Given that WD's glory years were the glory years of old school roleplaying, I thought it might be interesting to go through the early magazines' contents and see what there is useful to highlight and/or resurrect for the old school movement. And there'll be Runequest material in here too!
Starting at the beginning, with WD1, what do we find? Interestingly, the very first article is not about D&D, but Metamorphosis Alpha, TSR's "lost spaceship gone to hell" precursor to Gamma World. I actually used the deck plan as a dungeon level once, and I wouldn't be surprised if others had as well. Next up is the Monstermark System. This was the brainchild of the late Don Turnbull, who was in many ways Britain's version of Gary Gygax. His Greenlands Dungeon was as legendary in the UK as Greyhawk or Blackmoor and, I believe, was equally never properly published, although bits appeared in WDs over the years. If I recall correctly, Don was a postal diplomacy guru who was an early adopter of D&D and went on to run the creative but ill-fated TSR UK. The Monstermark System was Don's dual answer to two commonly-perceived problems with AD&D monsters - experience points for killing them and their placement on monster tables. Don developed an extremely complicated algorithm for working out how deadly a monster was and where it should really appear on the tables. I was really impressed and used the system until AD&D came out, but looking at it now it represents far too much work. Much better to accept the idiosyncrasies of the original game design.
Moving on, we come to the first in a series of articles by Fred Hemmings about Competitive D&D. I used this when I was running D&D demo sessions at my school's Open Days, but it doesn't really have much applicability for general megadungeoning. One idea I did like and used repeatedly in pick-up sessions was "the magic knapsack," described as:
These wonderous items, both useful and standardized without being overpowerful, contain one of each item appearing on the D&D equipment list although their weight is negligible . However, once an item has been taken out it can never be put back nor can any new item be put into one.A nice idea for a self-contained adventure.
Following some basic puzzle ideas, which are basically a diversion for the reader rather than something easily translatable to a campaign, is one of Lew Pulsipher's seemingly never-ending supply of essays on gaming philosophy. I didn't find much useful here when I was 12, never mind today. Then there's an article on the excellent "nuclear wargame," The Warlord, which Games Workshop later reissued as Apocalypse, and which became a staple of light-night college gaming sessions for me (I remember one game where the reconstruction rule was dropped as wimpy, and where the two surviving players created a "wall of glass" between them - all this when the threat of nuclear war seemed very real indeed!)
Finally, in Treasure Chest, WD's regular collection of submitted AD&D tidbits from readers, comes a useful idea. From Steven Littlechild, presumably not the later Electricity Regulator, comes the Helm of Vision. Here's the description:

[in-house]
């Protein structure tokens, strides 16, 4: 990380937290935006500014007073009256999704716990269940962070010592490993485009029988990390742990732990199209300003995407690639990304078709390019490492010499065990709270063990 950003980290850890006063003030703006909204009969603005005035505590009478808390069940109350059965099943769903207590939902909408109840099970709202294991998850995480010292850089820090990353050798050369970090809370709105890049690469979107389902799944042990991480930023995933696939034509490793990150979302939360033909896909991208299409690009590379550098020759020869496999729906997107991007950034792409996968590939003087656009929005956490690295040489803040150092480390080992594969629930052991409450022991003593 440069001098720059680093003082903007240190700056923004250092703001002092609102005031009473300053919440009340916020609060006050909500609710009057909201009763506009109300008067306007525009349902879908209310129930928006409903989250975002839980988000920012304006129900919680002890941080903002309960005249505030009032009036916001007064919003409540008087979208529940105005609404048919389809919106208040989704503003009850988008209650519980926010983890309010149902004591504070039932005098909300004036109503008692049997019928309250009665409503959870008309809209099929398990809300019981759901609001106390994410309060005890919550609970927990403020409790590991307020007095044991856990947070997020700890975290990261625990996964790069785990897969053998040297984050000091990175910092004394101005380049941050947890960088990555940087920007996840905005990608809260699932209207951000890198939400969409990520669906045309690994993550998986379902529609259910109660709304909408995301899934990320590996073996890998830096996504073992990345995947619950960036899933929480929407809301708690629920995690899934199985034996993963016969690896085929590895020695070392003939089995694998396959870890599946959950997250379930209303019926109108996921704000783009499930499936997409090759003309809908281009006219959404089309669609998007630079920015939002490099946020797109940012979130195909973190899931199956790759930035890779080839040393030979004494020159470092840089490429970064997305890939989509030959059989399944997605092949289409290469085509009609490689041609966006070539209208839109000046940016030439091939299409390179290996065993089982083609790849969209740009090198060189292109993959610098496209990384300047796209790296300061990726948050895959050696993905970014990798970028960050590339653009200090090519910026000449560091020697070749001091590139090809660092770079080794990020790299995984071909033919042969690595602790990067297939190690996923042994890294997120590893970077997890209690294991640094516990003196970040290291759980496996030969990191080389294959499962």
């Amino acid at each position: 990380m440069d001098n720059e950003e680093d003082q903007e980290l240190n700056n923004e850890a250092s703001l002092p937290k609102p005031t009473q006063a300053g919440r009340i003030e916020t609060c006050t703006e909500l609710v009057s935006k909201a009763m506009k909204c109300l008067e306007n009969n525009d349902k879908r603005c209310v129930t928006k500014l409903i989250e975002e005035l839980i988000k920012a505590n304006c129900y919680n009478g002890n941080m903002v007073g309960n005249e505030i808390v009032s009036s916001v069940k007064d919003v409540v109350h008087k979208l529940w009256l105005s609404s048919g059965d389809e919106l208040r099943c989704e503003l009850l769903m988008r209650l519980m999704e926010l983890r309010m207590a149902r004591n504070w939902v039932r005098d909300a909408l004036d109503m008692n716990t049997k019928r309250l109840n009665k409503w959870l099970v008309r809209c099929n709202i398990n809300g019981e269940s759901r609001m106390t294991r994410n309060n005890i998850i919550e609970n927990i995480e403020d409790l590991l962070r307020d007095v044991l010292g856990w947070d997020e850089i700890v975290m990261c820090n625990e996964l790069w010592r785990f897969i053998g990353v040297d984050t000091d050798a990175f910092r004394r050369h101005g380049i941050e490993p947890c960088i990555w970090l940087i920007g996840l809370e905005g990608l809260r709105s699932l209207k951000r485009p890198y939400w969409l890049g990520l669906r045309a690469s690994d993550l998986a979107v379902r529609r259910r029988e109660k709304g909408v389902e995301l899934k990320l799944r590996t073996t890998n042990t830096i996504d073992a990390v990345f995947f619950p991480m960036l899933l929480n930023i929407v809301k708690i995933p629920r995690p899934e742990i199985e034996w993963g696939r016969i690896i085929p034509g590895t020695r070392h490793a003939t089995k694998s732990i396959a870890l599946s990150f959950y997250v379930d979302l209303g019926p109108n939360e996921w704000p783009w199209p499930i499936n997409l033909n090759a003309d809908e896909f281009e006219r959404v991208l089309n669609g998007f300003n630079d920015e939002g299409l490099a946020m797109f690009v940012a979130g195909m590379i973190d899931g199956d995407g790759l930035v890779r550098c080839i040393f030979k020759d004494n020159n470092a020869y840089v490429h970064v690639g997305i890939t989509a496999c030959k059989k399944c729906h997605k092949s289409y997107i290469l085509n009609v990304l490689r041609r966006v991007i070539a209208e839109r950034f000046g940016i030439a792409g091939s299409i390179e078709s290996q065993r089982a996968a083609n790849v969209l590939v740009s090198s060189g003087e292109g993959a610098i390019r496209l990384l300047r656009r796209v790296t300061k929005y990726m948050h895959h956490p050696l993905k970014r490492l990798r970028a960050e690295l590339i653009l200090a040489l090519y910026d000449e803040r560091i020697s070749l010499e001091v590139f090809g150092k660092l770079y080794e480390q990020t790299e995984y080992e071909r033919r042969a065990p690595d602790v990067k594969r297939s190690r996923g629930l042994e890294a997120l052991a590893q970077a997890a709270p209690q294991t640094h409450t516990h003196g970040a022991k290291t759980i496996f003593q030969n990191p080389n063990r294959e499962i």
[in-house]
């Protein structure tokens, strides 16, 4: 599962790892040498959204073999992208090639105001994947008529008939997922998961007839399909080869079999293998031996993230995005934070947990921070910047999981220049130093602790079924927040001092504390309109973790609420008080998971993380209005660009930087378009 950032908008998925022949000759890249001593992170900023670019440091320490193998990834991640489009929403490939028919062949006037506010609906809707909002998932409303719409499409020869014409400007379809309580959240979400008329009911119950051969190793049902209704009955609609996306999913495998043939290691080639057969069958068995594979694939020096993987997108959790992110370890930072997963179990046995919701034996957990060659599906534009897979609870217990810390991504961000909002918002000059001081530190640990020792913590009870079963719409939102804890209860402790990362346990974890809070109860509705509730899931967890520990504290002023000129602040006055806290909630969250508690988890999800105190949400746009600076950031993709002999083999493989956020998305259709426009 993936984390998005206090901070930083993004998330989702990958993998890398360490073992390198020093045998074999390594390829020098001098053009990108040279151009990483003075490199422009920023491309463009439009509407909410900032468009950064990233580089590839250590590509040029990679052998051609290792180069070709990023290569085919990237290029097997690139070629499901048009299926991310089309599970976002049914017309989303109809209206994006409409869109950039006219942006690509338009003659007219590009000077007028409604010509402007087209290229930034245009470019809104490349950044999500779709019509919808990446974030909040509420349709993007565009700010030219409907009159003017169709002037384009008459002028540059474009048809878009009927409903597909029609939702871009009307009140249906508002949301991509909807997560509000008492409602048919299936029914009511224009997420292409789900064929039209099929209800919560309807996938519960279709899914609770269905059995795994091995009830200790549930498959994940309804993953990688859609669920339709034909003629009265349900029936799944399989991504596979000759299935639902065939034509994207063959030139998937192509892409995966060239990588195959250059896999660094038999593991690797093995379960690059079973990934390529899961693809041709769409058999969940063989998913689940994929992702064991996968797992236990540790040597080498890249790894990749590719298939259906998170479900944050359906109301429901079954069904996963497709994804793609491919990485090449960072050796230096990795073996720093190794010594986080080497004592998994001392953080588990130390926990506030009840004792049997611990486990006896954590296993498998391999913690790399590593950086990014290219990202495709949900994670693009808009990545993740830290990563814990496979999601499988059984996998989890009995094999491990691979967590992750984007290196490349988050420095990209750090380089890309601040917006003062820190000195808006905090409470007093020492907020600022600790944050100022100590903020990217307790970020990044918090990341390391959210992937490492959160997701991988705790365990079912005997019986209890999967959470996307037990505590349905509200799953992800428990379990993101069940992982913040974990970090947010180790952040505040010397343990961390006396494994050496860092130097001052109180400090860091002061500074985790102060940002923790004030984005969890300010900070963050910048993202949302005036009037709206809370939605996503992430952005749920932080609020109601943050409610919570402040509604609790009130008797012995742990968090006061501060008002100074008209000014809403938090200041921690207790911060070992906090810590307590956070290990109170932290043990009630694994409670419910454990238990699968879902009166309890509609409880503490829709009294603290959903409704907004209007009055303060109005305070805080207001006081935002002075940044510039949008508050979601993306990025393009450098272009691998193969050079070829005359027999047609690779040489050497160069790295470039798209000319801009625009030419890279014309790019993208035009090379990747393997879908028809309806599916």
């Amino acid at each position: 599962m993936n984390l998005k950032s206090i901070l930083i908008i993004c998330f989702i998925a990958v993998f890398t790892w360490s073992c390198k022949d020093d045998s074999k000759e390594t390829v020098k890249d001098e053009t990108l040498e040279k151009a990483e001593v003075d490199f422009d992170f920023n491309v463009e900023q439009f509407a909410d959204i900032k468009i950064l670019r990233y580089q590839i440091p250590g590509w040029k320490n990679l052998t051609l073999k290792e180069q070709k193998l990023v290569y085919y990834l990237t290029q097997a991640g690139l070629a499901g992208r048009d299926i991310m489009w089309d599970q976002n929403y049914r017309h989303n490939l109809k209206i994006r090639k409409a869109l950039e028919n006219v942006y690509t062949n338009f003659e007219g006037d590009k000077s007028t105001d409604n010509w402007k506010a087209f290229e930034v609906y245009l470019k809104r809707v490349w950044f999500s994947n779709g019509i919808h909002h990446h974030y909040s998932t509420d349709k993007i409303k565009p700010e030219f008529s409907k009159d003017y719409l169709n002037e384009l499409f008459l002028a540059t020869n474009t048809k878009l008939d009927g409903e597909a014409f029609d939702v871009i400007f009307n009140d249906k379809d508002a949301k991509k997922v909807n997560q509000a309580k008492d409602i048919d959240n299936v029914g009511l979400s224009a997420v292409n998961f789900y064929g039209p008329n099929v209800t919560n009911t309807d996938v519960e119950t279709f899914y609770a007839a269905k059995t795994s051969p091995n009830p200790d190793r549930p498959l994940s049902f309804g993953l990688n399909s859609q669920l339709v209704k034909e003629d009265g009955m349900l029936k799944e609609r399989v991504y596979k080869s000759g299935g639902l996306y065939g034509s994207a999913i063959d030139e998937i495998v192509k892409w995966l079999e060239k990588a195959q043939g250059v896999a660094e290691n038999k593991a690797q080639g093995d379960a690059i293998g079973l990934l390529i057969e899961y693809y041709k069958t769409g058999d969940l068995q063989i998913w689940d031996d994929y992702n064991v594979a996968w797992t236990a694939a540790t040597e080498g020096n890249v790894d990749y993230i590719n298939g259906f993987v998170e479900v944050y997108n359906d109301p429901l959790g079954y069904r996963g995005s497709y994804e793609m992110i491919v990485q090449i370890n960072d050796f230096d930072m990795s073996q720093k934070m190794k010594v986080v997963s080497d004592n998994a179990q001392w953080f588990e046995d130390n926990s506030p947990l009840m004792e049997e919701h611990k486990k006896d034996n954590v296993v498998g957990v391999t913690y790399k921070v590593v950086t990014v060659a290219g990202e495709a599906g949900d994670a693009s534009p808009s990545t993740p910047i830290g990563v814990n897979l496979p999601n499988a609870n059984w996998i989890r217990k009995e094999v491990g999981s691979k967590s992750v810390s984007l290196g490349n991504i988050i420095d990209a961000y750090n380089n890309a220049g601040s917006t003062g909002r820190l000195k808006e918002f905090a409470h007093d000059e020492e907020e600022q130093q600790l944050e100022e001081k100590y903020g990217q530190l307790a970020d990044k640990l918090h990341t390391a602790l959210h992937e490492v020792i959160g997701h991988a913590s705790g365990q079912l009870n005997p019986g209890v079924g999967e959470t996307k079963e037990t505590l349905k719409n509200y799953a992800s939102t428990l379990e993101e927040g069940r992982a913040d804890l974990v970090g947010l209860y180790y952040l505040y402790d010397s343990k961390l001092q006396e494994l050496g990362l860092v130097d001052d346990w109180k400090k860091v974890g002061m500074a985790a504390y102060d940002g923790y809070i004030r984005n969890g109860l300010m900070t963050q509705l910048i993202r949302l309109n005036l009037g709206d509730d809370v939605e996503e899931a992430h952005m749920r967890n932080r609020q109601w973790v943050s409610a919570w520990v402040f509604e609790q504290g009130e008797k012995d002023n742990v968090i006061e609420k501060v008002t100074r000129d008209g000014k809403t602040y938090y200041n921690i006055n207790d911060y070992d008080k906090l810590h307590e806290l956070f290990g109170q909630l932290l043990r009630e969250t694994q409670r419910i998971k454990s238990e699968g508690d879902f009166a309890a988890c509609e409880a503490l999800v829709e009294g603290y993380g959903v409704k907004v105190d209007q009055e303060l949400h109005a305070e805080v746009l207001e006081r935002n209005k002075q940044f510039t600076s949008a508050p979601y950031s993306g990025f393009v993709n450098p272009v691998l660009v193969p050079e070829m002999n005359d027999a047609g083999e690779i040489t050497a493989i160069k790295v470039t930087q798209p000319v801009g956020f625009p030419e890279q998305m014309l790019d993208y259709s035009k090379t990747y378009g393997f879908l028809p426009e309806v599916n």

This helm, which can be worn by fighters or clerics, resembles an ordinary fighter's helm. However, it is gold plated, which alone gives it a value of 750 GPs and in combat it has an additional protection bonus of 10%. The two eye slits are fitted with clear, diamond-like gems and have the following properties :
(i) They act independantly [sic] as Gems of Seeing .
(ii) They act together as double range Gems of Seeing.
(iii) They give an infravision ability, range 60 feet .
(iv) In direct sunlight they have the following additional properties :
(a) Monsters of 4th level or below are confused as per a Confusion spell
(b) All monsters combat at -15%
(c) Morale has a penalty of -10%
(v) If removed from the helm they become merely low value gems worth 10GPs each .
(vi) They have the following effects, depending on the alignment of the wearer:
(a) Lawful - The wearer sees with 'time sight' . That is, the wearer sees any polymorphed,
invisible etc. man/monster in its true shape and will not be aware of the polymorphed shape.
The wearer sees all illusions as illusions.
The wearer sees through a disguise 90% of the time.
(b) Neutral- The wearer sees illusions as illusions 50% of the time.
The wearer sees through a disguise 50% of the time .
The wearer will see an evil intention towards him 'written all over the face' of the potential evil doer .I like this. The different alignment effects scream old-school, and actually suggest all sorts of reasons why it should be found in a dungeon - the chaotic wearer who tangled with an ogre believing it to be a goblin and so on. As for the question I asked myself - if the gems can't be removed, why the distinction between acting independantly [sic] and together? - the answer is surely to do with one-eyed fighters. In any event, this would be a nice item to find in a megadungeon.
(c) Chaos- The wearer sees illusions as realities .
The wearer will never see through a disguise .
The wearer will see a non-human monster 50% of the time as follows :
(i) A weaker monster will appear to be stronger than himself.
(ii) A stronger monster will appear to be weaker .
Then there's a series of ridiculously complicated suggestions for "improving" D&D's mechanics, the infamous Pervert character class (don't ask) and a nice set of rules for scaling poison effects to character level, based on (we have come full circle) Metamorphosis Alpha.
Hmm. Not as much good there as I remember. But this was issue 1.
A PDF of issue 1 can be downloaded here.